With regard to your consideration to use the Panasonic Toughbooks, a couple of guys for another company I've worked with use Toughbooks for their operations in the field and all I have to say is that it took roughly 20+ roughnecks roughly 2 years to finally bust that thing. I think the do try their best to deliver on their marketing.

 

post #65 of 135
Quote:
Originally Posted by melomaniac View Post

well, it's a little like giving up on people... some maintenance is always going to go into making things work ;-)


Haha! Sort of. Small firms like the one I'm in don't give up on people, we fire them, if they are not trainable. Overall I'd have to say that our people have been more a lot reliable (including typical turnover) than our current machines. Our employees make few make mistakes, and when they do, it's because they've been thrown a curveball - and that's management's mistake for putting them into a situation where they would get into trouble. I just find it odd that these ancient Toshiba's, Fujitsu's, and even HP's we purchased in 2002-2004 have lasted for so much longer with fewer issues.

 

Quote:
Originally Posted by appophylite View Post

, they locked all the computers with specific images and then further lock personnel out of administrative rights so you can't even install your own programs on it.


Yeah, I've thought about telling our IT guy to restrict local admin, but that presents another set of issues which you just mentioned. We've resorted to policies and procedures which we periodically manually certify. A few years ago, I found out one of our guys was running some sort of music player with Limewire built-in. When one of our clients (not us!) detected this crap on this laptop, I almost pulled off a Darth Vader on him, especially since he claimed he didn't know and that he only listened (err, illegally downloaded) to latin and classical music. It was made absolutely clear to him during his annual performance review (which I hate doing and almost always just sort of throw away,) that he would be fired if he ever violated computer policy again. Since then, it's been trouble free.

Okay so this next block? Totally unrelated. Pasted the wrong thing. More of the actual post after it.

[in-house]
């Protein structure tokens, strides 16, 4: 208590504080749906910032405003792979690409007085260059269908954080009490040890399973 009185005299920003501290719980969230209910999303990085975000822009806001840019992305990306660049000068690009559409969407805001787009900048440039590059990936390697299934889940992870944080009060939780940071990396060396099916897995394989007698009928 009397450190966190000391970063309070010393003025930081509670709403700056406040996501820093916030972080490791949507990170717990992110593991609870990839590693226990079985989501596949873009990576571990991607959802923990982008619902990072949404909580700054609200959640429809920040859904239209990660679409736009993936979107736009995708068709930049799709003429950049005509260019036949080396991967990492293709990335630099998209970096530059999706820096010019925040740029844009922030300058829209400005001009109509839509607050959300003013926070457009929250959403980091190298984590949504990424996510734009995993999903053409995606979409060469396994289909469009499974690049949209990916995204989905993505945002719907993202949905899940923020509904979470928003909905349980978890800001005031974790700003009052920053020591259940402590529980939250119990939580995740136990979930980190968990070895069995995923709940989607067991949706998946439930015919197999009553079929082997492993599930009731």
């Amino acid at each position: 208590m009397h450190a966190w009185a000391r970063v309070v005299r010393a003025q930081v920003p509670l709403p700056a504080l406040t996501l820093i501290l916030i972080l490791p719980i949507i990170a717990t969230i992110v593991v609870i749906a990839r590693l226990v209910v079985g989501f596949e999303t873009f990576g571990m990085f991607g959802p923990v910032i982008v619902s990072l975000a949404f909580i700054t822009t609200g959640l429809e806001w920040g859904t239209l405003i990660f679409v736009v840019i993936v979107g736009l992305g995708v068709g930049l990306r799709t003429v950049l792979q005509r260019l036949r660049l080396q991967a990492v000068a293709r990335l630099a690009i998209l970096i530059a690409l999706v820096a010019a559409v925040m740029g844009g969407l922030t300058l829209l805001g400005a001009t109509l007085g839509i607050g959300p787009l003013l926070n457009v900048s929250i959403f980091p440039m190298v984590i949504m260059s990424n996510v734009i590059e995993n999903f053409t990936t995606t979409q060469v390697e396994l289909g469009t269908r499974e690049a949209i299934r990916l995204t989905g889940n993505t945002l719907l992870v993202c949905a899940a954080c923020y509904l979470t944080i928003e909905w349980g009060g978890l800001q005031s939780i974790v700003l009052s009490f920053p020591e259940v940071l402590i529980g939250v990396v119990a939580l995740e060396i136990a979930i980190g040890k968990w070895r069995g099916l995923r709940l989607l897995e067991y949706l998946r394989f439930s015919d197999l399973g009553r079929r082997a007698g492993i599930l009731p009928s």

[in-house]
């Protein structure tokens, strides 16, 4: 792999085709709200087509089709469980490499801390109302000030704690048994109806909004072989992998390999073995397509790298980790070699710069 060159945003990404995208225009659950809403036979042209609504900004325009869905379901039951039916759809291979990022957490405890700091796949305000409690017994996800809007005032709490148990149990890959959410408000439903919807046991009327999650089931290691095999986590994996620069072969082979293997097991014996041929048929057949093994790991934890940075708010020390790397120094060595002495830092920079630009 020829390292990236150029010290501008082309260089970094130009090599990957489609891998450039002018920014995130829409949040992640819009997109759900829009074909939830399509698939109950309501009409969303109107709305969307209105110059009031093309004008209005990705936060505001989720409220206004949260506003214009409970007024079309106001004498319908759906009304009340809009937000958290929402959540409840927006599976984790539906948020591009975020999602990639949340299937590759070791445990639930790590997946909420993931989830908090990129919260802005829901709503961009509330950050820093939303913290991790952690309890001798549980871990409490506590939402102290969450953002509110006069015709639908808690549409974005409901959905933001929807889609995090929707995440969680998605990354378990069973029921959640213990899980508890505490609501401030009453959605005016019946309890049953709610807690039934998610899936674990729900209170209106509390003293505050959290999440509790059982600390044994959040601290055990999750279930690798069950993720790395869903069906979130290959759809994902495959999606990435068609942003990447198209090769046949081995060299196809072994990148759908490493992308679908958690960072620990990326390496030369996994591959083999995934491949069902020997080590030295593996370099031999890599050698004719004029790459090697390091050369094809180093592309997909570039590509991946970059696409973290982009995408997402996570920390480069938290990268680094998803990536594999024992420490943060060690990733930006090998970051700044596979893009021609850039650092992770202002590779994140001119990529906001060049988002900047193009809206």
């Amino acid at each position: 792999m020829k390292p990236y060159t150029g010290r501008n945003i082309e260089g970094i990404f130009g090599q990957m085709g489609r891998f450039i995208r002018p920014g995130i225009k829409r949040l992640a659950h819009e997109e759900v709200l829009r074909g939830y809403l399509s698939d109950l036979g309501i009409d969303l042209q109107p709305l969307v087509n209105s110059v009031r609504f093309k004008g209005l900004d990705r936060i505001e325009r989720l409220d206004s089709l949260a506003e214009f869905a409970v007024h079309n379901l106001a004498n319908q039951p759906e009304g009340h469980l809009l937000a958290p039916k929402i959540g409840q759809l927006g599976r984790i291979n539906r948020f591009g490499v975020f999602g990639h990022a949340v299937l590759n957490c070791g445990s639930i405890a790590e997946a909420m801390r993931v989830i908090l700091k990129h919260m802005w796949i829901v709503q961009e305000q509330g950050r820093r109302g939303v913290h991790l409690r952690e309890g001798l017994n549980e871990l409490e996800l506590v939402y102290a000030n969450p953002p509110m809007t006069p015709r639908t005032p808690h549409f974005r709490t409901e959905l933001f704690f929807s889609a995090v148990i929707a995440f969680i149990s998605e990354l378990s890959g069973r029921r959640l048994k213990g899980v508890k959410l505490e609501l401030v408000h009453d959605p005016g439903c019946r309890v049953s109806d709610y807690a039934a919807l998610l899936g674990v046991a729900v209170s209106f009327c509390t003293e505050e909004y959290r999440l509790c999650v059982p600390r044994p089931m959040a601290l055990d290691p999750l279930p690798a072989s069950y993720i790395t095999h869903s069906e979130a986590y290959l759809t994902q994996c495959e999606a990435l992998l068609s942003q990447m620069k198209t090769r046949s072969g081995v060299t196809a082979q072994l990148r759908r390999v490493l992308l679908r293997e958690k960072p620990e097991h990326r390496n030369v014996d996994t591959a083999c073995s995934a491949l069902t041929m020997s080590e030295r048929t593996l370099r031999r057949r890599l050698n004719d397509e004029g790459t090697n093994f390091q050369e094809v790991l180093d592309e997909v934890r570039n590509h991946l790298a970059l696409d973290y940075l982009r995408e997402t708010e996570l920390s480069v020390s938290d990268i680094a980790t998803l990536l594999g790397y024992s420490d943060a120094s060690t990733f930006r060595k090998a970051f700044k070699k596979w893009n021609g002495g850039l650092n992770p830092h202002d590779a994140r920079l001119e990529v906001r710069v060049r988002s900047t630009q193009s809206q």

post #66 of 135
Thread Starter 
Quote:
Originally Posted by appophylite View Post




Hehe..far from it. The company I work for provides field personnel for tasks and decided several years back that all field personnel and office personnel will be provided laptops so they can work in a mobile fashion. Problem is, to make life easy for their IT personnel, they locked all the computers with specific images and then further lock personnel out of administrative rights so you can't even install your own programs on it. Most of the other field guys I work with bring two laptops with them - their personal laptop for personal stuff, and their work laptop for work stuff. However, my field job requires me to keep an array of Desktop computers active at almost all times. Since these desktops are also work computers that have the same image on them, I usually just use them for immediate work purposes. Since I go back to school in my spare time not in the field, I have to be able to install programs I need for school on a laptop, and since my office laptop does not permit me to do so, I just leave it in a corner and fire it up whenever I am home and need it for a couple of minutes of work.

 

With regard to your consideration to use the Panasonic Toughbooks, a couple of guys for another company I've worked with use Toughbooks for their operations in the field and all I have to say is that it took roughly 20+ roughnecks roughly 2 years to finally bust that thing. I think the do try their best to deliver on their marketing.